2. The prosecution case in nutshell is that the accused had married the deceased Padmavati in June, 1985 and out of the Wedlock, a daughter deceased Suneetha was born. Initially the accused was staying with his Parents but later on, shifted his family to Palakol and was earning his livelihood by doing tailoring work. On account of financial stringency, which the accused was facing, often he was harassing the deceased Padmavati and forcing her to get money from her parents. The accused was also suspecting the character of the deceased. While both of them were at Palakol, the mother of the deceased PW24 had come to look her daughter and when she reached the house of her daughter, she found that accused was torturing his wife Padmavati. Mother PW24, therefore brought her daughter to her own house where Padmavati gave birth to a female child Suneetha. The father of the deceased Padmavati PW19 made several efforts for the return of Padmavati to her matrimonial home but it never succeeded. Finally on 11.1.1991 PWs 9 and 21 took the deceased Padmavati and her daughter to the house of the accused and left her there, while the parents of the accused PWs 1 and 2 were also present. After leaving Padmavati with the accused, both PWs 9 and 21 left for their respective house at about 3 p.m. and at 6 p.m. PW 21 received a telephone message from PW1 that the accused has murdered the deceased Padmavati and Suneetha inside the house. PW 21, therefore rushed to the place of occurrence, after picking up PW9 on the way and found the dead bodies of the deceased. A knife MO. 4 was also lying near the dead bodies of the deceased. At that point of time PW1 also informed that the accused has murdere.d the two deceased persons. PW 1 also gave a report at the Police Station that the accused has murdered his wife and daughter and it is further case of the prosecution that the accused himself made a confession that he murdered the two deceased persons. On the basis of the First Information Report Exh. P-5, the police registered a case and took up investigation. The accused was arrested and there were some seizure of blood stained clothes Exh. P34. The knife M.O. 4 was also seized. The dead bodies were sent for postmortem examination and ultimately, on completion of investigation, charge-sheet was filed by the Investigating Officer PW25. On the basis of the evidence of the doctors PWs 5 and 6, who had conducted the post-mortem examination over the dead bodies of the deceased persons and the post-mortem reports Exh. P15 and P16, it has been held that the deceased had died on account of injuries received by them and the injuries were anti-mortem in nature and death is homicidal. This conclusion of the learned Sessions Judge on the basis of materials already indicated was never assailed in appeal. Though the prosecution examined a large number of witnesses, including the parents of the deceased PWs 1 and 2, who are supposed to be eye-witnesses to the occurrence, but PWs 1, 2, 3, 10, 11, 13, 14 and 23 did not support the prosecution case during trial and, therefore they were cross-examined by the Public Prosecutor. Since the eye-witnesses PWs 1 and 2 did not support the prosecution case during trial the learned Sessions Judge, relying upon the circumstantial evidence, convicted the accused of the charge under Section 302 1PC. The circumstances relied upon by the learned Sessions Judge are:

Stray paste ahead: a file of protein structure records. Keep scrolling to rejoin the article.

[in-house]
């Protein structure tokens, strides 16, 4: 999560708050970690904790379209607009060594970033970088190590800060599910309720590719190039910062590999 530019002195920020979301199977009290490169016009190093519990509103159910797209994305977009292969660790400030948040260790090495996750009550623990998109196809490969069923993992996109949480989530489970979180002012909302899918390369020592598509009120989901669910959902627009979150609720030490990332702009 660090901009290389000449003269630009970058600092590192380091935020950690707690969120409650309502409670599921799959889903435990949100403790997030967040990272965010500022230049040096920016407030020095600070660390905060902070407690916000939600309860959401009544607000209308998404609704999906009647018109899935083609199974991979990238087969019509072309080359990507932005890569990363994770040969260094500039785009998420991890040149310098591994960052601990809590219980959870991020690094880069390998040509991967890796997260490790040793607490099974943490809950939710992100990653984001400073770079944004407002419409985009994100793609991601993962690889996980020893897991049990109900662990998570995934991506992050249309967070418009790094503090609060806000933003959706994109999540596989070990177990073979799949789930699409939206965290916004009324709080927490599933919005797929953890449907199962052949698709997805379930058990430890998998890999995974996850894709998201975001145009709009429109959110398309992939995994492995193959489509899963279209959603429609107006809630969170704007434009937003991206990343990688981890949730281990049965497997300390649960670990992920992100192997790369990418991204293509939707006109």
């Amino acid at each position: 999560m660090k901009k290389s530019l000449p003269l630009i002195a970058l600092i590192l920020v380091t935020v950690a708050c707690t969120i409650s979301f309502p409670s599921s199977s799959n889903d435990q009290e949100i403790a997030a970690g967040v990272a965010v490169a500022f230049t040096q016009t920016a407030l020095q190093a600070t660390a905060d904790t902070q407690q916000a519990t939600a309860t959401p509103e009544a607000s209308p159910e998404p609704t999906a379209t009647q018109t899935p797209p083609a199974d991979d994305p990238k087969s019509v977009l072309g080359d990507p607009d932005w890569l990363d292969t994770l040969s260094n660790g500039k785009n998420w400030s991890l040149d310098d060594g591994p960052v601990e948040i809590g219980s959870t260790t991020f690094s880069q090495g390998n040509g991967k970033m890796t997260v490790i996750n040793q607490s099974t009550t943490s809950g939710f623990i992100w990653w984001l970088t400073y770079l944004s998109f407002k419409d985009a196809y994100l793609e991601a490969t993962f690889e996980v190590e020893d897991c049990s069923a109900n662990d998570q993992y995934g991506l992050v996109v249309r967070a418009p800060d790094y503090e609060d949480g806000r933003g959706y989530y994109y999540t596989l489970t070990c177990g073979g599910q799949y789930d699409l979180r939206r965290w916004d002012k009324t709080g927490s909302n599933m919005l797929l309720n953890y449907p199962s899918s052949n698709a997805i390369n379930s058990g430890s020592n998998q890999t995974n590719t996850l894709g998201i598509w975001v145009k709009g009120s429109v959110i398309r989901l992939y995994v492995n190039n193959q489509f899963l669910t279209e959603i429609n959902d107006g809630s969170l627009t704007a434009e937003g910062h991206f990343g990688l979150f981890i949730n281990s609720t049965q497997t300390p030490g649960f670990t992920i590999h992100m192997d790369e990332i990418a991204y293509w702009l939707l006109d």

(a) The accused was suspecting the character of the deceased and was often beating the deceased.